Banding Baby Dinosaurs


:intro jingle: Emily: We’re here in the egg collection with Josh Engel who’s a research assistant in birds. And Josh, what is your involvement with the Peregrine program? Josh: I go along on the banding efforts to help gather the young from the nests. And, then when they’re inside I help with the banding. And, I do the blood draws so we have blood samples from all of the young. Emily: This is something that you do pretty regularly at this time of the year. And, what is involved with the process? I mean aside from calling up Tom in the night and getting us to grab our camera and go. Josh: Yeah, so there’s about a 3-week period. Starting usually the end of May going into June. Where all of the young Peregrine falcons in all of the 20 or so nests around the area are just the right size that we can grab them and put bands on their legs. Emily: So you went out. You got all suited up. You got your gloves, and your bike helmet and your broom. And, one of you will go out there. Take one of the young. Put it in a box, and bring it back inside. And, then what is it that you’re doing? Josh: Yeah, so we very carefully. We just have to lean out a window at that site. We reach down with our gloves. The Peregrines at this point, even though they can’t fly and they’re only 20-25 days old, they have pretty fearsome talons, very sharp beaks. So we definitely have to wear those leather gloves. We have the broom that keeps them both from hitting our heads, and also from flying into the windows that’s right there. And, then if we do everything right it just takes a few seconds, we grab the young, put them in a box, take them back inside. And, then we can take a deep breath and get everything organized on our little table. And, we have a lot of equipment with us for banding. We have the equipment for taking the blood samples. So, that’s a tube with a liquid in it that preserves the blood. Some cards that are specially treated to preserve DNA that we put blood on. One by one we take the young birds out. We put bands on their legs. Take a blood sample. Put them back in the box. And, when it’s all done we take them back into that same room. And, put them right back into the nest where we got them in the first place. Emily: And, then they’re good to go.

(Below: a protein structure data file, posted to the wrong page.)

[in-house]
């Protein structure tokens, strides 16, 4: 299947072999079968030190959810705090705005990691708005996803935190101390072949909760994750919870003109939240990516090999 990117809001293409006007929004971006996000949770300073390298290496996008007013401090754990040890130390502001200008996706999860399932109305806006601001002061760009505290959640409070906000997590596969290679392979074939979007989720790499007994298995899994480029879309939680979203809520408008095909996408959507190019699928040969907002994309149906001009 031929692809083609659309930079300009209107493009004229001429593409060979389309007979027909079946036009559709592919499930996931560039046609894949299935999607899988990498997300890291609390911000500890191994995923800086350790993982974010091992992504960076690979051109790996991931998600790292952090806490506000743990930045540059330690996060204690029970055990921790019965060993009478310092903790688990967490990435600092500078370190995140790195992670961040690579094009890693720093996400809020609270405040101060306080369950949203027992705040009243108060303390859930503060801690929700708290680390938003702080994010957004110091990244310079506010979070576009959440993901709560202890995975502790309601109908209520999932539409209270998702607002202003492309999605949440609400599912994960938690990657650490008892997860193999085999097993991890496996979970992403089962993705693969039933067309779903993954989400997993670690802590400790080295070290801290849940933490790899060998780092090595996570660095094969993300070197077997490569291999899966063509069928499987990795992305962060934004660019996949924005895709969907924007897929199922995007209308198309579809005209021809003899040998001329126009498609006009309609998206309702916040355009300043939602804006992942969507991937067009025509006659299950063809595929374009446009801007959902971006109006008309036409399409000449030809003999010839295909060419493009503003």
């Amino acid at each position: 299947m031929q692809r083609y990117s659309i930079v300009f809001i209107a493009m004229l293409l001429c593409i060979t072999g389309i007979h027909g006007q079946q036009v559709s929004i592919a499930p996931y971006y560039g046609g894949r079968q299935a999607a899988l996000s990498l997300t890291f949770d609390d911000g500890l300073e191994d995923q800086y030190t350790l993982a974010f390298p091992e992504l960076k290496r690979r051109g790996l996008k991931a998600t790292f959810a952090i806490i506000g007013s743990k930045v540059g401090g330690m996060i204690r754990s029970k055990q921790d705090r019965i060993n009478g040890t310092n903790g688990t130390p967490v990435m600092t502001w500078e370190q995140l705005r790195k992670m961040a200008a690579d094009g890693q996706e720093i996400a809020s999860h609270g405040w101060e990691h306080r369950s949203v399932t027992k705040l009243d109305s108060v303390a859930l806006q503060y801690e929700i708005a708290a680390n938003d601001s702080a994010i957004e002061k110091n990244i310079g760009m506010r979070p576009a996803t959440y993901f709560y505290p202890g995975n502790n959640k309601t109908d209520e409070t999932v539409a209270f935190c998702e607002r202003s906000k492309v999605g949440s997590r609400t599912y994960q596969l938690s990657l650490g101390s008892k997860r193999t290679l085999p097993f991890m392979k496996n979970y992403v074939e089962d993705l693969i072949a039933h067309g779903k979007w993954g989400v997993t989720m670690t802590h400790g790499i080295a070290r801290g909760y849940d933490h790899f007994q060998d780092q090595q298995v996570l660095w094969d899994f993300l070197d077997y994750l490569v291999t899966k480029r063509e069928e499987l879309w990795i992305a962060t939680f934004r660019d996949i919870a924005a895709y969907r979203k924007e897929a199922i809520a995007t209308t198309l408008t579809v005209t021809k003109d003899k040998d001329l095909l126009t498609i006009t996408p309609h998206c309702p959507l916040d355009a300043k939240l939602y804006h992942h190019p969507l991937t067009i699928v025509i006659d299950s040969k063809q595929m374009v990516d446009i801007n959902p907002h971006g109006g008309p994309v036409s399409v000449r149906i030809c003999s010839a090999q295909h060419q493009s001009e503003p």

Josh: And, they’re good to go. Emily: How long does it take for them to become fully grown? Josh: After those first 3 weeks they’ll start losing those white downy feathers. Growing the brown feathers that are distinctive of their juvenile plumage. The flight feathers on their wings and tail will start growing to their full size. And, after about 3 more weeks… they go. Well, we hope that after 6 weeks they’re actually ready to go and that first flight is successful. Sometimes that first flight is– especially in an urban environment where they don’t have a lot of room to maneuver they end up on the ground, or on the roof of a nearby building or something. And if that happens and we find out about it we often actually grab them, and put them back in the nest. And, usually that second try is a go. Emily: Give them another go around. Josh: Birds across the board, the highest mortality they have is in their first year of life. And, that’s no different than birds of prey and other raptors. They make it through that first year, the lifespan is about average 13-17 years. I think the oldest ones we’ve had nesting in the Chicago area are 16 years old. And, at that point they get kicked out of their territory by a younger bird. Emily: How does this compare to like your other experiences, I guess, looking or viewing birds in the wild? Josh: Well, it’s a very different angle. I see Peregrine falcons all over the world. They live almost everywhere. I’ve seen them on different continents. And, it’s really amazing to see them in their native habitat, flying around cliffs, on mountainsides. But to see them here in this urban setting, a place where I grew up, and to get up close and personal with them– you know, there’s nothing like having a female Peregrine diving at your head because you’re trying to take the young out of her nest. And, that’s something in the normal course of my birding doesn’t happen. And, if it does something is very wrong. Emily: Then you’re not doing birdwatching correctly. You’re doing a scientific mission against the fastest animal in the world. Josh: They’re formidable. Emily: Yeah, I mean I wouldn’t want just.. Josh: Having them fly at your face over and over again can be a little nerve wracking. But, we do it in a way that we know we’ll be safe. And, we know that they’ll be safe too. Emily: Keeping that in mind, how do you feel about ‘Jurassic Park’? Emily: I mean you’re essentially doing the same thing. You’re battling dinosaurs. Josh: I’d take a Peregrine over a Velociraptor any day. Emily: Hah yeah, touche! :ending jingle: